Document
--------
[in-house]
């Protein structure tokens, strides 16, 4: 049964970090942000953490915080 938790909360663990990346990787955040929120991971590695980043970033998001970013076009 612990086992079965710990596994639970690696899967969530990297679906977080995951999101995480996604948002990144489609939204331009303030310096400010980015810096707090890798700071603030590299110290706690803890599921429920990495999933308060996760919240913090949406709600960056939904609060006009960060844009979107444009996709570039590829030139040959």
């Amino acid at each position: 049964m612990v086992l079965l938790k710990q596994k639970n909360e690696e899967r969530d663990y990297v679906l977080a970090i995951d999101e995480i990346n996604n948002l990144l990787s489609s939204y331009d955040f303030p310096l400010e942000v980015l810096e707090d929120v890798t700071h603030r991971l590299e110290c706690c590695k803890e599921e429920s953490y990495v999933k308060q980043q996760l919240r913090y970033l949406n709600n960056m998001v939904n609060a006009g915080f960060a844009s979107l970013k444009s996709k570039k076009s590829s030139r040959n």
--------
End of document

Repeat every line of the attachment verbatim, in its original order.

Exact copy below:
[in-house]
């Protein structure tokens, strides 16, 4: 049964970090942000953490915080 938790909360663990990346990787955040929120991971590695980043970033998001970013076009 612990086992079965710990596994639970690696899967969530990297679906977080995951999101995480996604948002990144489609939204331009303030310096400010980015810096707090890798700071603030590299110290706690803890599921429920990495999933308060996760919240913090949406709600960056939904609060006009960060844009979107444009996709570039590829030139040959």
């Amino acid at each position: 049964m612990v086992l079965l938790k710990q596994k639970n909360e690696e899967r969530d663990y990297v679906l977080a970090i995951d999101e995480i990346n996604n948002l990144l990787s489609s939204y331009d955040f303030p310096l400010e942000v980015l810096e707090d929120v890798t700071h603030r991971l590299e110290c706690c590695k803890e599921e429920s953490y990495v999933k308060q980043q996760l919240r913090y970033l949406n709600n960056m998001v939904n609060a006009g915080f960060a844009s979107l970013k444009s996709k570039k076009s590829s030139r040959n």